PORTERVILLE, Calif. (KFSN) --If Eagle Mountain Casino moves from the Tule River Reservation to a 40-acre property next to the Porterville Airport, Tule River Tribe Chairman Neil Peyron says it will free up the reservation's limited water supply, and allow dozens of families to live on site who currently cannot due to a building moratorium.
"This will allow us to move forward with some housing projects that we already have in the works that we had to actually put a hold on," Peyron said.
Officials estimate the move would create hundreds of jobs.
The casino wouldn't change much, but there would be a 250 room hotel, along with 29,000 square-feet of convention space.
"(It would) be able to provide for events, weddings, conventions, and draw people to our District Five here in Tulare County," Peyron said.
Before construction begins, the Bureau of Indian Affairs must approve the move by conducting an environmental impact statement as part of a fee to trust process.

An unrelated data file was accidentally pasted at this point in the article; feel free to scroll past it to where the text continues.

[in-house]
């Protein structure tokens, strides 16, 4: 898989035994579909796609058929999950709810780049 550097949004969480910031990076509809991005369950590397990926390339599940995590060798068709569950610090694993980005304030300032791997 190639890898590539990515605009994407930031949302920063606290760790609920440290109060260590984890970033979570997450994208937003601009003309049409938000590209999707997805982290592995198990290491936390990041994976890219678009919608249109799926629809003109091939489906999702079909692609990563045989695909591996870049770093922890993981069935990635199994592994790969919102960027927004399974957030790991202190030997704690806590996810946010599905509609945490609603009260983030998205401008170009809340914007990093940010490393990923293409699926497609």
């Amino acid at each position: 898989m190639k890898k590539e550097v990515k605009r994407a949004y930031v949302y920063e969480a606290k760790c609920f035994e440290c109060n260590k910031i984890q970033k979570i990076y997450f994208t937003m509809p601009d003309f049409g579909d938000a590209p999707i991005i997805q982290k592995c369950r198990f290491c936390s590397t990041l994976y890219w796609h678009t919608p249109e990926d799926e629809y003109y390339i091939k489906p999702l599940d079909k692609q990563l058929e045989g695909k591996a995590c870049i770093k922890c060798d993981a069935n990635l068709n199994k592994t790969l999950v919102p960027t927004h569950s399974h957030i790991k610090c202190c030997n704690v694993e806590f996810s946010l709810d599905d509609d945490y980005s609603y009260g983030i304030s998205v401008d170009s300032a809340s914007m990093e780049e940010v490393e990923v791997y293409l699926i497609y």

The tribe must also work with the state, county, and city. If all goes according to plan, the $180 million project could be completed within three years.
Peyron says they're determined to get it done.
"We're just happy to be part of it and happy that we have a great relationship with the county and the city right now and everything is going good," he said.
Porterville City Manager John Lollis met with tribal officials Thursday to discuss the project, and says the city plays a critical role in the process because the property lies within its limits.
"It would need to connect to city infrastructure, for water, sewer, storm drain, all of those essential services, transportation and transit," Lollis said.
Beyond that, the city anticipates economic opportunities as a result of the project that could make the city and south county a much more attractive tourist destination.
There will be a public scoping meeting on January 23rd at the Porterville Veterans Memorial Building-- it starts at 6 p.m.